For a while now, retailers have been launching temporary stores or pop-ups to drive sales and increase market awareness. Many of us remember the 1.0 version of these stores taking over an abandoned Best Buy or Borders in the weeks leading up to Halloween. The store would open in the existing footprint with little to no structural improvements except a few peg boards, dark drapes, and spooky characters placed around the store. They have now become a permanent fixture of the Halloween scene; allowing landlords with vacancies to generate some extra revenue and a niche store chain to cost effectively come to life across the country for a limited time.

Recently we have witnessed the birth of Pop-Up Stores 2.0, led primarily by a number of high flying e-commerce pure plays hoping to drive market awareness. Temporarily retro-fitting a store to match the look and feel of the brand and running a series of high profile events to draw customers into the stores to experience the brand first hand. Some of these were even executed with temporary or mobile structures like Warby Parker's Yellow School Bus Tour.

Interestingly, these e-commerce players in their quest to drive customers to shop online discovered that a number of them could also make money with a physical retail store. As such we now see brands using the opening of a pop-up as a method to test where to locate a permanent store. I speak from personal experience, as The Tie Bar just celebrated its one-year anniversary of what was supposed to be a pop-up and is now permanent store in Chicago. The first store was such a hit that we just opened temporary locations in New York and Washington, D.C.

The temporary store concept appears here to stay and has become part of the modern marketing and development tool kit for brands around the world. Thinking that opening a pop-up is the way to go for your brand? Then here are my top five things to consider when opening your own pop-up store:

  1. Know your objective. Pop-ups for marketing and awareness generation are often very different than those designed to test a market for a potential permanent store. It can be a challenge to try and do both. Market awareness objectives will require you to run a series of events and promotions to drive customers into the store and learn about the brand. In contrast, if you are testing for a permanent location, having too many events in a short time frame will skew the results high and you may not accurately learn if the location can support your store economics (at steady state marketing).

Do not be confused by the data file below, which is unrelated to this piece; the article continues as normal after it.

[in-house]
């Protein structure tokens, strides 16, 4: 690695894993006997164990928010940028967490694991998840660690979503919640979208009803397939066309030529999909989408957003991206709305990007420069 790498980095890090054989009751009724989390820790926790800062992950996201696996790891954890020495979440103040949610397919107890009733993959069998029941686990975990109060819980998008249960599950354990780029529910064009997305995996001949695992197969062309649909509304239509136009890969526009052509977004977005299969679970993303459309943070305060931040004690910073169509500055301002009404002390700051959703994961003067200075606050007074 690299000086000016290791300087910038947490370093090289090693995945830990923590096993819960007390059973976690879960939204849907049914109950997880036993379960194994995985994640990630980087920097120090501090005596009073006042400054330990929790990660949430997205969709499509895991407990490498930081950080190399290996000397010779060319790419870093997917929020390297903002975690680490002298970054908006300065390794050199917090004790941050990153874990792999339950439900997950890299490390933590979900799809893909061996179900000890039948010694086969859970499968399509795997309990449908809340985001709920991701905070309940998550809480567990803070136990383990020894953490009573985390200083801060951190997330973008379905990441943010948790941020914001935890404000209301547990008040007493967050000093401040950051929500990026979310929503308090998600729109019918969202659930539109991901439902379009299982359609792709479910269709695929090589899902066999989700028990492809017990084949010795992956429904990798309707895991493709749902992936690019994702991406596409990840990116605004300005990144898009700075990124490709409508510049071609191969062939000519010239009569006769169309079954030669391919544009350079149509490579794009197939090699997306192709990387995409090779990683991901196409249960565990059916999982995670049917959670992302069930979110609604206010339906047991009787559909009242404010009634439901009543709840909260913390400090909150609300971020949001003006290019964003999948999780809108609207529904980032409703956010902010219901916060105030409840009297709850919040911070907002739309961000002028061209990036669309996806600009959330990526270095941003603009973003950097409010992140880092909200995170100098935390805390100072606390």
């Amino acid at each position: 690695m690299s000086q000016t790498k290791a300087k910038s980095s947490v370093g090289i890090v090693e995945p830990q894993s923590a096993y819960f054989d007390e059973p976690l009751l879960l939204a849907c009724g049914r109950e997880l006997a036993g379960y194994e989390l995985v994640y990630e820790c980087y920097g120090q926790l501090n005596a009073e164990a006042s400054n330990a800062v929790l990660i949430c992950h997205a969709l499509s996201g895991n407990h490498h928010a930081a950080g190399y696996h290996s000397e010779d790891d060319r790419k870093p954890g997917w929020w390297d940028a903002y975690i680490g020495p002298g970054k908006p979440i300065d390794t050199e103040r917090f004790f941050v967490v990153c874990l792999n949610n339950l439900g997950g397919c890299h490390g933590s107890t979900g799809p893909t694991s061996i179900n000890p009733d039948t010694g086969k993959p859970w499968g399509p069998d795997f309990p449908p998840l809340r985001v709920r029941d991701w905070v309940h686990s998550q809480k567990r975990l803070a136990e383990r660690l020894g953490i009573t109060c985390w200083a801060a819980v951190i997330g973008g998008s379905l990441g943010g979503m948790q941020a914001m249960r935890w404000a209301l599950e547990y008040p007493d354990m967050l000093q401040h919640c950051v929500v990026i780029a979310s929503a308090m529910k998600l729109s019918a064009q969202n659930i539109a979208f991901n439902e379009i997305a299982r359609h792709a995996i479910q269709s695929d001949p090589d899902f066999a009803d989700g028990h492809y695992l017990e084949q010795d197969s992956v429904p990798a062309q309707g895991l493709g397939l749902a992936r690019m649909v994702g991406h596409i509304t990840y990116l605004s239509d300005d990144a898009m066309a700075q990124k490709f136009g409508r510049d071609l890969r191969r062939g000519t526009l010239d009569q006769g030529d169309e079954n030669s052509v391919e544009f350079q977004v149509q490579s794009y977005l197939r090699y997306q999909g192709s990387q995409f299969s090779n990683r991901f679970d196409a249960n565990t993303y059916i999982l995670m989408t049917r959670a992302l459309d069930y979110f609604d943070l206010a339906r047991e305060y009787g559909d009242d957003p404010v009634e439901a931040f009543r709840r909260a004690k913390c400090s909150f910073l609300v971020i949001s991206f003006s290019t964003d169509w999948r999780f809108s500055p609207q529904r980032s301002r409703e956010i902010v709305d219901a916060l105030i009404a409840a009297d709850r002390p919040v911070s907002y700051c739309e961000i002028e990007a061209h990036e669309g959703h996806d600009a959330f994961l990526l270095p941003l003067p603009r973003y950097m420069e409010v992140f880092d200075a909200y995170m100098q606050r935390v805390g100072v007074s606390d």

2. Let your objective drive your location decision. Beyond the obvious of whether a location fits with your target customers, consider if you need to be in a prime traffic location or not. For example, if you are going for marketing bang and will be programming events to drive awareness, you may not need to be on the prime corner. This will matter because pop-up locations by their nature are few and often you will only have a few options in a given area.
  3. Let your objective drive when and for how long you operate. Market awareness is often a greater bang in a short period of time. Testing a location requires a long enough period of time to get a real feel for the traffic and general brand reception beyond the initial newness factor.
  4. How much to spend fixing up the space. This has a lot to do with your brand and market positioning. The more luxury or critical your brand look and feel is, the more you will likely want to allocate to buildout.
  5. Co-tenancy matters. The old adage, you are judged by the company you keep, holds true for your pop-up location. This is true both when considering to go into an urban retail location or an in-line mall. What other retails are located around you is extremely important and should not be overlooked. Do your research or this may come back to haunt you later on.

Only you can truly decide to take the plunge and will likely always have varying hesitation around the uncertainty of whether it's the right decision for your brand. While the overall success of a pop-up can fall on all parts of the spectrum, utilizing the proper research and planning before-hand will help ensure the accomplishment of your bottom line objectives and increase potential for the pop-up to take your brand to the next level.

Published on: Nov 5, 2015
The opinions expressed here by Inc.com columnists are their own, not those of Inc.com.